Western Australian children will receive better ear health with the introduction of a new program to battle chronic ear disease.
The Western Australian Child Ear Health Strategy will provide better ear health care in remote communities through multiple agency service planning, strengthened community partnerships, funding and improved co-ordination.
It will provides greater consistency and co-ordination across a range of service providers in the State, ensuring improved outcomes for all children vulnerable to chronic infection, with children in remote communities having one of the highest rates of chronic ear disease in the world.
The strategy will enhance prevention, standardise surveillance, provide constant treatment, develop the workforce, evaluate programs, co-ordination and partnerships as well as provide comprehensive evidence.
It is focused on Aboriginal children up to 10-years-old .but does not exclude other Western Australian children.
The strategy is a collaboration between The Telethon Kids Institute, Rural Health West, WA Country Health Service, Aboriginal Health Council of Western Australia, WA Primary Health Alliance, Child and Adolescent Community Health and Aboriginal Affairs.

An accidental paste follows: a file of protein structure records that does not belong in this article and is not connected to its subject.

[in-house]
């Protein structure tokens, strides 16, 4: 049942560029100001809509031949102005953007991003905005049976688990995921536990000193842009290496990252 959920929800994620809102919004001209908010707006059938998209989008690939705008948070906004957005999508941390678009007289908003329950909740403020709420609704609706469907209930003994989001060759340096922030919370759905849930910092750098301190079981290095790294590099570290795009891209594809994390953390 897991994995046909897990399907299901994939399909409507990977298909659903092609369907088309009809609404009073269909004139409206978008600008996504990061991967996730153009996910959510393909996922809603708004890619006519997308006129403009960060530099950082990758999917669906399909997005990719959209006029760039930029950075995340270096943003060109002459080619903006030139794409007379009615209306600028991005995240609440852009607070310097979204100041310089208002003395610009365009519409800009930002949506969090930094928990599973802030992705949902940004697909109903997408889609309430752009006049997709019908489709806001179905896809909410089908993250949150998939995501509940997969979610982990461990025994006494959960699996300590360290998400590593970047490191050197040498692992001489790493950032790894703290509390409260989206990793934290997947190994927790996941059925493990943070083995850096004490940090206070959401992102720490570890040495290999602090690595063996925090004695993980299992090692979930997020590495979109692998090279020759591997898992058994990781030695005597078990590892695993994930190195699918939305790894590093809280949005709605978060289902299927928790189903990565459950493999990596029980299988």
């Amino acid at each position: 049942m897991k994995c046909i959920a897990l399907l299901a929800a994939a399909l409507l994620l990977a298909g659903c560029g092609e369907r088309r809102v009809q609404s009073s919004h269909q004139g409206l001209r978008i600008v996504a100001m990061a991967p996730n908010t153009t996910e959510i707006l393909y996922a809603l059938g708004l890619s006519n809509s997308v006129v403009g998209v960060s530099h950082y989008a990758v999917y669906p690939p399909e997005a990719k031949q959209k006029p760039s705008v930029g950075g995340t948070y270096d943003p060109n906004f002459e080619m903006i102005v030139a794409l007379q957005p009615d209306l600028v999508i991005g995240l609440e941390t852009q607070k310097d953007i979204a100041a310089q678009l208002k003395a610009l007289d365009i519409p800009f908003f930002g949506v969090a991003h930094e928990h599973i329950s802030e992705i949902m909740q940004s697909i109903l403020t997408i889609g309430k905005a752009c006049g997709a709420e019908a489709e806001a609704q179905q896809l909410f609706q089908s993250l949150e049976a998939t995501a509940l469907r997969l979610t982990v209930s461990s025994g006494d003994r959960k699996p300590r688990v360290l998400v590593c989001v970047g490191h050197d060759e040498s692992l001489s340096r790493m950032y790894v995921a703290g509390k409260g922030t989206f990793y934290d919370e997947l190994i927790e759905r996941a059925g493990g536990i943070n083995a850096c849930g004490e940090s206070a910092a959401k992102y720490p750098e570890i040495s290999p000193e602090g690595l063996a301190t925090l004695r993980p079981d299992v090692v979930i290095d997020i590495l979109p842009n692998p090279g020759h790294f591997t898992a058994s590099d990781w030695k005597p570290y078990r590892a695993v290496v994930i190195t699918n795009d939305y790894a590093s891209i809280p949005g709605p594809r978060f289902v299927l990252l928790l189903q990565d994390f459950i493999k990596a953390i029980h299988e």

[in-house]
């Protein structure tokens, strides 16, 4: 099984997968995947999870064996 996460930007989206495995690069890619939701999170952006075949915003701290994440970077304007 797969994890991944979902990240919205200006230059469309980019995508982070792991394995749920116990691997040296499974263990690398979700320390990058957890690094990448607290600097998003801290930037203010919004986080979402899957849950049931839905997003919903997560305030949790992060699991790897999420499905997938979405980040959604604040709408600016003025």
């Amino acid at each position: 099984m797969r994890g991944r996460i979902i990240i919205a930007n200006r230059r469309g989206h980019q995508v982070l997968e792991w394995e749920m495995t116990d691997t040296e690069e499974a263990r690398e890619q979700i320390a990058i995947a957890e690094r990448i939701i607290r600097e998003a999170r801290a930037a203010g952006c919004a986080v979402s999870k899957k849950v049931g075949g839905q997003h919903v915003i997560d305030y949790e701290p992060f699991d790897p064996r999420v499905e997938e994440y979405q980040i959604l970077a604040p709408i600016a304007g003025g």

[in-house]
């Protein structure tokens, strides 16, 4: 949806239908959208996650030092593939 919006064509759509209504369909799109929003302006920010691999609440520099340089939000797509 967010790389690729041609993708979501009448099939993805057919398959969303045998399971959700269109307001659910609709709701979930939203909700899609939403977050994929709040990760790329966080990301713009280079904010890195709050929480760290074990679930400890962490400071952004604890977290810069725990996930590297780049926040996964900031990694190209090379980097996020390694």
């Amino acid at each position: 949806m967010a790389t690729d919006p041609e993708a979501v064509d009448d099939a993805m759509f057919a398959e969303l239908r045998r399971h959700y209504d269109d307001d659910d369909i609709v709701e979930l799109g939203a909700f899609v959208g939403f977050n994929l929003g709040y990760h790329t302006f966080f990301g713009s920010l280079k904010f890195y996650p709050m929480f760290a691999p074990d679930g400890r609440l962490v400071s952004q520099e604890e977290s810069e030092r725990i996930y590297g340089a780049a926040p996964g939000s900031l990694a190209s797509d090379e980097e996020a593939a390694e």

They are currently working on the key areas.
The program was launched in Karratha on Wednesday.
Health Minister Roger Cook said ear health was an important issue that affected regional communities.
“Many WA children are vulnerable to chronic ear disease,” he said.
“Ear health is one of the most pressing issues impacting Aboriginal communities and can impact literacy, education, and employment.”
He said the strategy would improve childrens’ ear health and lives.
“The lifelong impact of childhood deafness can be devastating and this strategy ensures resources are directed to enhancing prevention, early diagnosis management, and surveillance to ensure all children across WA have healthy ears and can listen, learn and reach their full potential,” Mr Cook said.